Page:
The student does not ride with the trainer anymore, but are friendly. The last time the student contacted the trainer (last May) the student told the trainer that she was having great difficulty riding the horse and didn't know what to do. The trainer stated (rather arrogantly ) that she "has 6 figure horses to worry about" and the gelding isn't really a blip on her radar. She was also not willing to come out and help with the horse.

                                  My friend (the former student) has the horses papers, but they have not been transferred into her name. Friend has been paying all bills on horse since trainer stopped riding it.

                                  Friend tells me she just wants to have the horse with someone that can ride him and not be spending the bills on a horse she can't ride.

                                  I think deep down she doesn't want to pay the trainer, especially since the trainer was not willing to help with the horse, and (whether or not the student deserved it because she agreed to it..) conned the student into taking a horse she knew wasn't appropriate.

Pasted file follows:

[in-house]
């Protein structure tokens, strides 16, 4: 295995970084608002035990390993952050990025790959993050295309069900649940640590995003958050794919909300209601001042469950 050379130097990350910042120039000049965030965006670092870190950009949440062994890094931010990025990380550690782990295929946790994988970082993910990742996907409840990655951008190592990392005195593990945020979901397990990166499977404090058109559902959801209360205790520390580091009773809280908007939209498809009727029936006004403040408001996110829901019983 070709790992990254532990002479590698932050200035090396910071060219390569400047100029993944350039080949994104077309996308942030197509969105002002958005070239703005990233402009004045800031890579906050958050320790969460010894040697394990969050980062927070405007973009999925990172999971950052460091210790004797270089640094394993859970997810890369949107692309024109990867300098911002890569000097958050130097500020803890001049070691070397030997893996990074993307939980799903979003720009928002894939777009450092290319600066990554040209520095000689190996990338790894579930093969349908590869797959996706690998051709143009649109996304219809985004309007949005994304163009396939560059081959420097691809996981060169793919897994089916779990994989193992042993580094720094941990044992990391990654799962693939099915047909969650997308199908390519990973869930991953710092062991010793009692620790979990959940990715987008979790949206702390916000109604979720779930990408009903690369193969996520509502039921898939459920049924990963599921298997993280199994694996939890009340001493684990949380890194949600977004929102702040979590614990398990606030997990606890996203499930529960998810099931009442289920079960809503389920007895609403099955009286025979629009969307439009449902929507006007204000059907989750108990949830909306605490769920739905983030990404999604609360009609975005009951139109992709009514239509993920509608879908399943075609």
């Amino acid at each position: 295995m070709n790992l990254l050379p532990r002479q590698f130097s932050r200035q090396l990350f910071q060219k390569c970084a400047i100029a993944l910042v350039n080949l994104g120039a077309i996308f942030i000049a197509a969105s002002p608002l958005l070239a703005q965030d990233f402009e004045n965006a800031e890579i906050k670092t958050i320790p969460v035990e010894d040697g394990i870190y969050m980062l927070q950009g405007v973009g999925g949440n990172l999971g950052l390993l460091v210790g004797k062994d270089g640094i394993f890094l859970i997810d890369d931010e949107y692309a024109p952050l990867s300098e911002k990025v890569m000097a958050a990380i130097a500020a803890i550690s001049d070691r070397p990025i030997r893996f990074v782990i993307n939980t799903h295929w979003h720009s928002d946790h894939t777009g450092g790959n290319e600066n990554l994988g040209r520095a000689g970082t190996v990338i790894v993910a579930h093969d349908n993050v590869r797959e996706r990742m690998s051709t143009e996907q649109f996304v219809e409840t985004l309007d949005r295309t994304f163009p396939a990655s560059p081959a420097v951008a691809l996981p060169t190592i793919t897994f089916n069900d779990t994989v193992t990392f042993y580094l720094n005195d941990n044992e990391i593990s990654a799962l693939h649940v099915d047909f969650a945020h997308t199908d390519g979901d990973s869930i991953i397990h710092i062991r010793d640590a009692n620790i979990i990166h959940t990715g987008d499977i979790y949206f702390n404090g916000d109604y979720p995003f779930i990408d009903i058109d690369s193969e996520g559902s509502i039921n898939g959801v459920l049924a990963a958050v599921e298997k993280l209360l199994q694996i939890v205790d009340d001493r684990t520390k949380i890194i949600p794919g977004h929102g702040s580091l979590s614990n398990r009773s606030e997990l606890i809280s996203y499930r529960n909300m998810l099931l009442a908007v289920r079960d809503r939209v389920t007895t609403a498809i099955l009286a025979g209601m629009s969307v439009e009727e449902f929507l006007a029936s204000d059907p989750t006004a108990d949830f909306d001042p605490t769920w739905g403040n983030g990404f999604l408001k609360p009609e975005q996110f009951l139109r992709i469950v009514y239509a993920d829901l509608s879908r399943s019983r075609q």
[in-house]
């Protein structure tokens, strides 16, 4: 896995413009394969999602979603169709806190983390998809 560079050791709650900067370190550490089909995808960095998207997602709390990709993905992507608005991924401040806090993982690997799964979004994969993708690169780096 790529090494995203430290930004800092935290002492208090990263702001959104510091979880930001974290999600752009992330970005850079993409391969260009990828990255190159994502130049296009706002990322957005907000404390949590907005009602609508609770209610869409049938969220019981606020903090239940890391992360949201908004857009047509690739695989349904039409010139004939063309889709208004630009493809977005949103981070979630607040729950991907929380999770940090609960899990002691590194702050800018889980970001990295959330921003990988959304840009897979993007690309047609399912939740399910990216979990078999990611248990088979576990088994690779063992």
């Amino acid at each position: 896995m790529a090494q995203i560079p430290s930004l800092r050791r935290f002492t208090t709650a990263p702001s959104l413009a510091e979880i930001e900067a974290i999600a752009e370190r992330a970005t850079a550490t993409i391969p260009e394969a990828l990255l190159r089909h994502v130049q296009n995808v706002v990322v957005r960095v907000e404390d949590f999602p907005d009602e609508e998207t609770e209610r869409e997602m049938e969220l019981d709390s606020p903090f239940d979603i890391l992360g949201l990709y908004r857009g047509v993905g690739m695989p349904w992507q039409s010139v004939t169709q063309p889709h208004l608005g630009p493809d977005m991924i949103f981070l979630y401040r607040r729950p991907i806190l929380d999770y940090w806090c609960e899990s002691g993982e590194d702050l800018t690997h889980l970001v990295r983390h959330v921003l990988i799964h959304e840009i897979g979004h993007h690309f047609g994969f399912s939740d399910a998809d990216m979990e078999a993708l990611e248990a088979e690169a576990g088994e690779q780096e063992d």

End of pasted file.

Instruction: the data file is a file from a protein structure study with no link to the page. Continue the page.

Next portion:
Whoever said money can't buy happiness didn't know where to buy a horse

                                  Comment


                                  • #18
                                    When is the trainer going to ask for that money? Or is 5K not a blip on the screen either? It sounds like Friend bought the horse but hasn't paid for it yet and I'm not sure how she can get out of that unless Trainer will let her sell the horse and just give take as payment what Friend gets. Sounds like Trainer has enough money and horses that it's not as big a deal to her as it is to Friend. If I was Friend, I'd stay super friendly with Trainer and ask her if I can just sell this horse (possibly with help) and give the money to Trainer. All the room and board and vet bills are probably going to be chalked up to Lesson Learned.